Dowie stays but Craig in on list

Liz Craig, who ran for Labour in Invercargill. Photo: Peter McIntosh
Liz Craig, who ran for Labour in Invercargill. Photo: Peter McIntosh
Invercargill has gained a Labour MP and lost a New Zealand First MP.

The seat was held by National’s Sarah Dowie, with reduced candidate and party vote majorities. Labour’s Liz Craig (50) is one of a large intake of new MPs swept into Labour’s caucus by the party’s improved showing. The formerly Dunedin-based child poverty campaigner moved to Invercargill last year to contest the seat.

Ria Bond, of New Zealand First, is out of Parliament, as her list placing (12) was too low to return.

Yesterday Dr Craig said she was delighted to be heading to Parliament and  there was genuine mood for change in Invercargill. The biggest issue in the city was health and the troubled Southern District Health Board, followed by housing, she said.

"The way our DHB is at the moment, we desperately need that extra resourcing that Labour was promising.

"I hope for the good of the country we can form a coalition that has got Labour as part of the Government," Dr Craig said.

She expected to be learning the ropes as a backbench MP for her first term and did not expect a significant portfolio.

She was disappointed Ms Bond had not made it back, because she worked hard and had a "real heart for Southland".

Ms Dowie (43) also was  disappointed Ms Bond would not return, as the pair had known each other for a long time.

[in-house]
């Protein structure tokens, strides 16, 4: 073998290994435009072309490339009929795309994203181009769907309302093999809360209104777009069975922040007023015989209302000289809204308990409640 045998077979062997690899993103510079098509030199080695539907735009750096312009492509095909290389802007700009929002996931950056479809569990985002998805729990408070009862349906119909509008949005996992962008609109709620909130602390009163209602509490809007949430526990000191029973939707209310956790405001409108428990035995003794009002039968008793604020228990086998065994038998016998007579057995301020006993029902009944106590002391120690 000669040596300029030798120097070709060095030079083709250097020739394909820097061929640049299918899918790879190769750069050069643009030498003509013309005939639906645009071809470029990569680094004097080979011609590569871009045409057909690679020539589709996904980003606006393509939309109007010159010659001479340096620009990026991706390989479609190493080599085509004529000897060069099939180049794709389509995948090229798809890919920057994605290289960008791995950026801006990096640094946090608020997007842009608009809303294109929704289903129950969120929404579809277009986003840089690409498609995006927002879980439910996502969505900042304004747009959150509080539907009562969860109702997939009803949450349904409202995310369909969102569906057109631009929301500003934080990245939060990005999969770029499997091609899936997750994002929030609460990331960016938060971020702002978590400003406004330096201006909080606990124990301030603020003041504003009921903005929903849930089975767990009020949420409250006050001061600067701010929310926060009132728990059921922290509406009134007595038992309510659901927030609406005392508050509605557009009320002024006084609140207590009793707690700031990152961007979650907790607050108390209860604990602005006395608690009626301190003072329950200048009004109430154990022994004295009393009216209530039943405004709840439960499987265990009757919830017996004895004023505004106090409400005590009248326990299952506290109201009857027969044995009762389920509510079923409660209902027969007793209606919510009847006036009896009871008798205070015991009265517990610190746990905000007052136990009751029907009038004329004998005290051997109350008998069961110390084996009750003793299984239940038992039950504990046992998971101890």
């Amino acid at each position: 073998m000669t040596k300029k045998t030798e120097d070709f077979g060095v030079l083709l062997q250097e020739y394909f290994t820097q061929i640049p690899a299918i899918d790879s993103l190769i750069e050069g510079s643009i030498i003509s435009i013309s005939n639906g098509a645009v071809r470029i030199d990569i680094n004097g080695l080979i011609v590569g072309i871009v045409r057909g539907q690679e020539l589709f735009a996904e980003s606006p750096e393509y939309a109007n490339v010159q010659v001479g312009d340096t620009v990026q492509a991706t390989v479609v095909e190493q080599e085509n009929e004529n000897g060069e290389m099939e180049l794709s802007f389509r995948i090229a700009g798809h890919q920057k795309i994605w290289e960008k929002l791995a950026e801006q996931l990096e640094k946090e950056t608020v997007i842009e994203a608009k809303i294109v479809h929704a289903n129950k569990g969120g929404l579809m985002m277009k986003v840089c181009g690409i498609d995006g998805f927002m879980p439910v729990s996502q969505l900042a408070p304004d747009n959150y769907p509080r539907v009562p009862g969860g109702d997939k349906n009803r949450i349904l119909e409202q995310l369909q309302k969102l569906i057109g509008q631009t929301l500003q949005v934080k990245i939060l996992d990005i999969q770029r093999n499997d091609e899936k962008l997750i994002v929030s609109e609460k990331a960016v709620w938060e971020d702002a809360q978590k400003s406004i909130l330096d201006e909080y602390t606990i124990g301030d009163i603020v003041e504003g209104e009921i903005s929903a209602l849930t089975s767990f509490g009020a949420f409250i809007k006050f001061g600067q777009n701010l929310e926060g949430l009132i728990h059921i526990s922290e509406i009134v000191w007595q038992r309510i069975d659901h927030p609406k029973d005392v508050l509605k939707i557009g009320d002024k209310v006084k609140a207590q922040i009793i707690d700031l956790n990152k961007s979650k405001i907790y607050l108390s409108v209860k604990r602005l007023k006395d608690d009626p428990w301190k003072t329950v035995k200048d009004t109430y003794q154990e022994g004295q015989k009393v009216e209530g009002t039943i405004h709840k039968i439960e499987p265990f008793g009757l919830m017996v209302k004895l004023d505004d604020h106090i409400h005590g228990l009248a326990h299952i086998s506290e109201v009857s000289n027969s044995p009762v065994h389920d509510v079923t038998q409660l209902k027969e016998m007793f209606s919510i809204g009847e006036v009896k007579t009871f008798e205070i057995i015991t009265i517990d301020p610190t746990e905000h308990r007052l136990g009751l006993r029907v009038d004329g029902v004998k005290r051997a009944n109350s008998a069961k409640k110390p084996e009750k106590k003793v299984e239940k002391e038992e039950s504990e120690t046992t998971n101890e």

She was pleased with her own result.

National MP Sarah Dowie has held the Invercargill seat. Photo: NZ Parliament
National MP Sarah Dowie has held the Invercargill seat. Photo: NZ Parliament
"I’m absolutely thrilled that Invercargill has chosen me again to be its representative."

She was not perturbed by the party vote shift, which she said mainly reflected Green Party vote shifting back to Labour.

On provisional results, Ms Dowie’s majority was down by about 2300 votes to more than 5100 votes.

The party vote was down — National was still well ahead of Labour, but its provisional majority was 4400 compared with 8300 in 2014. The final results could shift in Labour’s favour due to special votes.

Ms Dowie said National was delivering for Invercargill with money for economic development and support for first-home buyers.

She said the Southern District Health Board remained a significant issue but constituency queries  dropped significantly once a commissioner was appointed in 2015.

eileen.goodwin@odt.co.nz

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